Pedagogy of the Oppressed Chapters 1 and 2
In Chapters 1 and 2, Freire explains how the current education system, which he termed “banking concept of education,” functioned as the major instrument of sustaining the oppressive system and justifies the need for pedagogy of the oppressed for liberation of both the oppressed and the oppressor. I think Freire’s intentional use of “of ” here is important, as he proposes a pedagogy “with” the oppressed, not “for” the oppressed. As he criticizes several times the forms of “false generosity” or “false charity,” I agree with his idea that liberation/independence cannot be given as a gift for the oppressed, but they should be the subjects of the liberating process. However, one aspect that made me curious was his distinction of the educational projects from the systematic education. He states that educational projects “should be carried out with the oppressed in the process of organizing them” while systematic education “can only be changed by political power” (54). I believe most of what Freire proposes are within the boundary of educational projects, but I also wonder if (and how) these educational projects can be the changing forces of the systematic education. In other words, are there always this clear-cut binary between the oppressed and the oppressors and between the educational projects and the systematic education? How central is Freire’s pedagogy in the curricula of most schools in the U.S. or outside the educational system?
I think Freire’s pedagogy has been a good starting point for many educators and academics to think about it in a more specific context (i.e. Feminist pedagogy, etc.). Other way to put it, rather more critically, is that Freire’s critique on the oppressive system can be read as generalizing “the” oppressive system hugely based on Marxist class analysis, without specifying the different layers of oppression or proposing different possibilities of the very experience of oppression. We had a discussion on “intersectionality” and we are not well aware of how social inequality and injustice is sustained by multiple forms of oppression including gender, race, ethnicity, disability, sexual orientation, and so on. Drawing from your own theoretical background and/or practical educational experiences, what’s your take on this?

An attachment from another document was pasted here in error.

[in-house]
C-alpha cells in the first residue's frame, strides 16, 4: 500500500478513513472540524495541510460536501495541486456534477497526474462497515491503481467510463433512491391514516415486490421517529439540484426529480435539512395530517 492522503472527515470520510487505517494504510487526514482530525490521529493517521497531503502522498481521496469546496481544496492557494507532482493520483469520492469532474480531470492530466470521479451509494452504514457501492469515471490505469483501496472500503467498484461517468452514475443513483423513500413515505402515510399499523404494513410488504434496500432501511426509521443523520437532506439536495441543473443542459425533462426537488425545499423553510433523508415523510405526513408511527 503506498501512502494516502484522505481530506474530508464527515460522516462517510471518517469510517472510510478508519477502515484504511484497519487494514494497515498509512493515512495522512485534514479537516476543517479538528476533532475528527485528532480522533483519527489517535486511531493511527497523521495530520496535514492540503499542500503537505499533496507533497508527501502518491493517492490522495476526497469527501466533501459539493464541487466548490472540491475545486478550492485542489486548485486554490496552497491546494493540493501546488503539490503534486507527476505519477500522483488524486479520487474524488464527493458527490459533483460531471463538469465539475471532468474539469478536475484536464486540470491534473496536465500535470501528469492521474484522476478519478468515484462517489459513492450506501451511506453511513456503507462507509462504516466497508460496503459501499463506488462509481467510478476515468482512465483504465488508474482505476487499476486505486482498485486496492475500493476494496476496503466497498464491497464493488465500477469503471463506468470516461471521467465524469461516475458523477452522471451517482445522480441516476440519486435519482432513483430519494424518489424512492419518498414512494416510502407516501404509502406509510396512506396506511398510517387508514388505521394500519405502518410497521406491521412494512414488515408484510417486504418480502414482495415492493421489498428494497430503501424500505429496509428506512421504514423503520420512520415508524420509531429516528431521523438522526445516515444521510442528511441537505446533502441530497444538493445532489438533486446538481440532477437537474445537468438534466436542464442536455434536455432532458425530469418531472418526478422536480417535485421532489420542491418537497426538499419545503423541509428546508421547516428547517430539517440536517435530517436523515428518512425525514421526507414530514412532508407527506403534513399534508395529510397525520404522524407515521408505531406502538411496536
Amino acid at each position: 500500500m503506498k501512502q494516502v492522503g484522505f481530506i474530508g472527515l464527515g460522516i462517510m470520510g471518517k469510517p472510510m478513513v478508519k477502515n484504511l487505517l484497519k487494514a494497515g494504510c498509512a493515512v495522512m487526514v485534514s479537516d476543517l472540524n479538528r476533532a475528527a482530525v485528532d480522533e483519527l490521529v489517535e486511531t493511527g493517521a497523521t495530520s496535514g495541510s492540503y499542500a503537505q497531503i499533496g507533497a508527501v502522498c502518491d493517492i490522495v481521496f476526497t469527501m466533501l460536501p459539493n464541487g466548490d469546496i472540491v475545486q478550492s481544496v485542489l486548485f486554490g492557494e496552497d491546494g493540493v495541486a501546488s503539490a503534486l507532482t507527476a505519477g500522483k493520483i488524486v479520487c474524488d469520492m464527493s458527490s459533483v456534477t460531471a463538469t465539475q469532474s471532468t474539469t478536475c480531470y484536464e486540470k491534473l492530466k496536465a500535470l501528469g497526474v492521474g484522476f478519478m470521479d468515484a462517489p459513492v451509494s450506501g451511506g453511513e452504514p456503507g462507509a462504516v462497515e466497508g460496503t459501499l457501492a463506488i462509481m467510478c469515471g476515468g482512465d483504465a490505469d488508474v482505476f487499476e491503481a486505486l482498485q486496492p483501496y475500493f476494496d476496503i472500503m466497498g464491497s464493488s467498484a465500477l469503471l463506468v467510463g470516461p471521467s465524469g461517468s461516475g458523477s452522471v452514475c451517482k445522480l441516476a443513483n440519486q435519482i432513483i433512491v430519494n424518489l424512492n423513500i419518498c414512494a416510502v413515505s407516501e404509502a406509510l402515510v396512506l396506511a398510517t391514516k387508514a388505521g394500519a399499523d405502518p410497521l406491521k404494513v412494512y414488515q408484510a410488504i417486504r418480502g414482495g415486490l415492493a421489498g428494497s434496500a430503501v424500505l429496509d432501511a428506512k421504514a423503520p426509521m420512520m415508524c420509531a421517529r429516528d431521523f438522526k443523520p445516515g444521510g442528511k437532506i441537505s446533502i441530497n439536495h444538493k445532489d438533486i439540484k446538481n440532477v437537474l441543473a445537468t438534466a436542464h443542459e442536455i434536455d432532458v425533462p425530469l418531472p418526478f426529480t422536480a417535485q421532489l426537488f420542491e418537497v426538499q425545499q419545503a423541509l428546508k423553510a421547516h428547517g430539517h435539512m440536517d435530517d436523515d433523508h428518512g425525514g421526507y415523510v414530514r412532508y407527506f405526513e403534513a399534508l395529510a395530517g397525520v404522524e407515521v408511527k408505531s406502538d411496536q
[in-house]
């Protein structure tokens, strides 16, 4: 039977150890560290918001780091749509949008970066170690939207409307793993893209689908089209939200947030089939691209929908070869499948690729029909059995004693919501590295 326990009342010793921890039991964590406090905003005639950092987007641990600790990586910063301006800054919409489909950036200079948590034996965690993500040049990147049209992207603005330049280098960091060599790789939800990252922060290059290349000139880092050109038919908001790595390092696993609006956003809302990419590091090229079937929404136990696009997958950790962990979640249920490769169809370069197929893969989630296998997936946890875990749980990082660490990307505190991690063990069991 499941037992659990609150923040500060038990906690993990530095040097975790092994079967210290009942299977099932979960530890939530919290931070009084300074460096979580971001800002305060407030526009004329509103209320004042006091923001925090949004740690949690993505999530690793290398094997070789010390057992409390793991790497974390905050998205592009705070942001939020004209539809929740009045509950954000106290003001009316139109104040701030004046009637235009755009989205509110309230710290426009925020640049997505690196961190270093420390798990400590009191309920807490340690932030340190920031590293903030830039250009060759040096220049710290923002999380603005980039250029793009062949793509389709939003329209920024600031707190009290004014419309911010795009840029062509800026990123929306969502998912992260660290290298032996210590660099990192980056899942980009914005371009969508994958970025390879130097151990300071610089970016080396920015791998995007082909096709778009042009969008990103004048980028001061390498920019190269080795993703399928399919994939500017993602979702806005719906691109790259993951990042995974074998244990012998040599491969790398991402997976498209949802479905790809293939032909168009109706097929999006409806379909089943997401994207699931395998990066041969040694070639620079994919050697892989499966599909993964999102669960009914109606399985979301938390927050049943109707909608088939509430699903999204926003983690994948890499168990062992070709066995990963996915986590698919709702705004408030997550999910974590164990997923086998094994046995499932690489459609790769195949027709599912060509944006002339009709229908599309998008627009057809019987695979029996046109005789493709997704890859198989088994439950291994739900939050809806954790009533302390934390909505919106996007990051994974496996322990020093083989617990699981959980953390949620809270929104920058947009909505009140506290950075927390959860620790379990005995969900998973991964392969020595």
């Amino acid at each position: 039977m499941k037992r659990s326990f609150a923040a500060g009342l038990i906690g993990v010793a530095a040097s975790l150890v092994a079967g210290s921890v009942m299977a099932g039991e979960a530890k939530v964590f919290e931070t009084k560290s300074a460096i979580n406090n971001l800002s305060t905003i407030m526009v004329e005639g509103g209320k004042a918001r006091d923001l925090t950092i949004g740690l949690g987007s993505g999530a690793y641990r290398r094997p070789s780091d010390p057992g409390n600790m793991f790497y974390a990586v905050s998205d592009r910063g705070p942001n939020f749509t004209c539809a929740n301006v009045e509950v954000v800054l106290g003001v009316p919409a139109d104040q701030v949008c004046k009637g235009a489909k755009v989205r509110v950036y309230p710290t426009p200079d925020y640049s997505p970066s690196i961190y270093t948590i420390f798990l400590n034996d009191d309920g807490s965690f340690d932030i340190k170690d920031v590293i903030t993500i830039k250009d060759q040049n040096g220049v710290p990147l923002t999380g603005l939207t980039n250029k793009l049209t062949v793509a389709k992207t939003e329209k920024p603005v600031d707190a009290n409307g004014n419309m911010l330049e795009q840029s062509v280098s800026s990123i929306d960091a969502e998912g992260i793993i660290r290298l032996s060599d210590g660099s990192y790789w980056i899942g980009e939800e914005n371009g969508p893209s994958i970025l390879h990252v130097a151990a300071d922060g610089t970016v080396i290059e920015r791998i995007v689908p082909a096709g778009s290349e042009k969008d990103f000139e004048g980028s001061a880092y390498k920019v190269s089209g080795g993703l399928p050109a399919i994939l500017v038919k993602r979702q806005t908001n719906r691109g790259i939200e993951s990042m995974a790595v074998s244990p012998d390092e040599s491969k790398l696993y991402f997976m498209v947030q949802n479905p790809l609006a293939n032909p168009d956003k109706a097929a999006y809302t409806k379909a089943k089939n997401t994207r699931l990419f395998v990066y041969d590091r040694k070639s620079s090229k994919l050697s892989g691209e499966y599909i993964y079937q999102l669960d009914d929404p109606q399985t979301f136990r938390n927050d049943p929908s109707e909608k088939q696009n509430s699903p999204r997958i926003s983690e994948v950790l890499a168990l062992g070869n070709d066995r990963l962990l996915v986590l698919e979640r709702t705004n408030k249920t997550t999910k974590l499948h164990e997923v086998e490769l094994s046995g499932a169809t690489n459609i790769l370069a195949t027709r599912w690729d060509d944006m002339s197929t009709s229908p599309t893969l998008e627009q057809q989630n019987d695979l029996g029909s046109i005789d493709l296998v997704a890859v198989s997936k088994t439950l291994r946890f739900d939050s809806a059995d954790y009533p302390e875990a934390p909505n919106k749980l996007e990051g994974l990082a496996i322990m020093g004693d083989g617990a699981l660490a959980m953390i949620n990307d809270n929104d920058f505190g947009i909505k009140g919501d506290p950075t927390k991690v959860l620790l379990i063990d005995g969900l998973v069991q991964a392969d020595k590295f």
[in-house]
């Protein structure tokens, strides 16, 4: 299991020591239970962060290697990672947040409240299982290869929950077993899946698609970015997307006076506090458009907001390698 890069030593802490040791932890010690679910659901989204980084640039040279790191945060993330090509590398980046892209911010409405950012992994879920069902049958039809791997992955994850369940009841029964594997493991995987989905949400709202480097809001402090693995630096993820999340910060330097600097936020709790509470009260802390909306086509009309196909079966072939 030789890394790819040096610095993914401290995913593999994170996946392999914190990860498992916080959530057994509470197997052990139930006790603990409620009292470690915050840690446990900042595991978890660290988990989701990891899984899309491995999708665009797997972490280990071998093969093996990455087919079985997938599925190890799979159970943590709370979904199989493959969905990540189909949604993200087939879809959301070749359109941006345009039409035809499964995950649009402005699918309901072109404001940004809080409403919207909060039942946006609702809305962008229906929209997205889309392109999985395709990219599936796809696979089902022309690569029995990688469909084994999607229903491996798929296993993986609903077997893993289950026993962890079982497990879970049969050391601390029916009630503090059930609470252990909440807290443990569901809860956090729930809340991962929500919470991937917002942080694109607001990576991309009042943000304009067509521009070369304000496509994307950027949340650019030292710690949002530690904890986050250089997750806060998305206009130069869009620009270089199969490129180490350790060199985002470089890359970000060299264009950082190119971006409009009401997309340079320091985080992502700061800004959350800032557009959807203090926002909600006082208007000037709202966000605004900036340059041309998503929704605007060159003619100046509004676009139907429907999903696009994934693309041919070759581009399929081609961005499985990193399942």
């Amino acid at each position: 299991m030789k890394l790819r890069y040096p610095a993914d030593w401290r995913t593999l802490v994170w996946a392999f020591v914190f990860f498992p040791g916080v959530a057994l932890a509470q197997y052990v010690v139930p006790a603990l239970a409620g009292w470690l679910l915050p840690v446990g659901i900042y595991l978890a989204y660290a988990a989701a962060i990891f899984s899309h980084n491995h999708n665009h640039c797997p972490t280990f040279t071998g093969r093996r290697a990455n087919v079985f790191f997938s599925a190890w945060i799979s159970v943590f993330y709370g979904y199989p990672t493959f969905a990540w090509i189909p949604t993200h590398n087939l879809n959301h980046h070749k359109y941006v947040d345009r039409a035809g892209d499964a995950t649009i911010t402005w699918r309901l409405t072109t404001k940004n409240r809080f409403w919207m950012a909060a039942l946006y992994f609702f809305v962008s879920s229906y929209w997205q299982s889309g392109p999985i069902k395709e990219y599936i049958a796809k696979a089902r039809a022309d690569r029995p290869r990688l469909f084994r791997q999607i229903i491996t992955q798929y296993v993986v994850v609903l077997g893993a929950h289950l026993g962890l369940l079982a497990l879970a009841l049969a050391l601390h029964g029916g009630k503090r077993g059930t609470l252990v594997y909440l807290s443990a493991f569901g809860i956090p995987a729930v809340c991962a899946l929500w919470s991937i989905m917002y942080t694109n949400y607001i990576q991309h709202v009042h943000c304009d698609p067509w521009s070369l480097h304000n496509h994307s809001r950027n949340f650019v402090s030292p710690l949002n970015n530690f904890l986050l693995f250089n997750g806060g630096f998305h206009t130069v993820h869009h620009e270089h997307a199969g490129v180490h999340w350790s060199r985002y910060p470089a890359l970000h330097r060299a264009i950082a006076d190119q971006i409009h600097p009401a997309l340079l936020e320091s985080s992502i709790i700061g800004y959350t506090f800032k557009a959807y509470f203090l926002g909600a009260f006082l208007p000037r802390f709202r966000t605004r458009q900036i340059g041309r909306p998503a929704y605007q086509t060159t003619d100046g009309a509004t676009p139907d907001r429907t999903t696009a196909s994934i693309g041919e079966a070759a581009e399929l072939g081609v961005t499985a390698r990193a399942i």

Sometimes Freire seems to be romanticizing the inner values of the oppressed (laborers and peasants), although he understands the double/contradictory consciousness. In part to continue our discussion on pedagogy of the oppressed and “Trump voting masses,” I thought about if we have a clear-cut agreement on who are the oppressed and who are the oppressors under current political and cultural geographies (e.g. white supremacy rallies). How can we use Freire’s pedagogy in the current political context in (seemingly) democratized and societies (especially the U.S. and some countries in Europe)? Can interactive technologies be any useful platform for pedagogy of the oppressed in the twenty-first century?
I would like to end with quoting feminist scholar bell hooks talking on Freire and his sexism (refereing back to the second paragraph of this blog post). In the chapter 4 of her book Teaching to Transgress (1994), which is a playful conversation between herself (Gloria Jean Watkins) and her pen persona bell hooks, she powerfully states that Freire’s work is like water that contains some dirt in it. Do you agree with her statement? Can you let me know other scholars or practitioners against this position? More importantly, how can we think about Freire’s work in a more global context?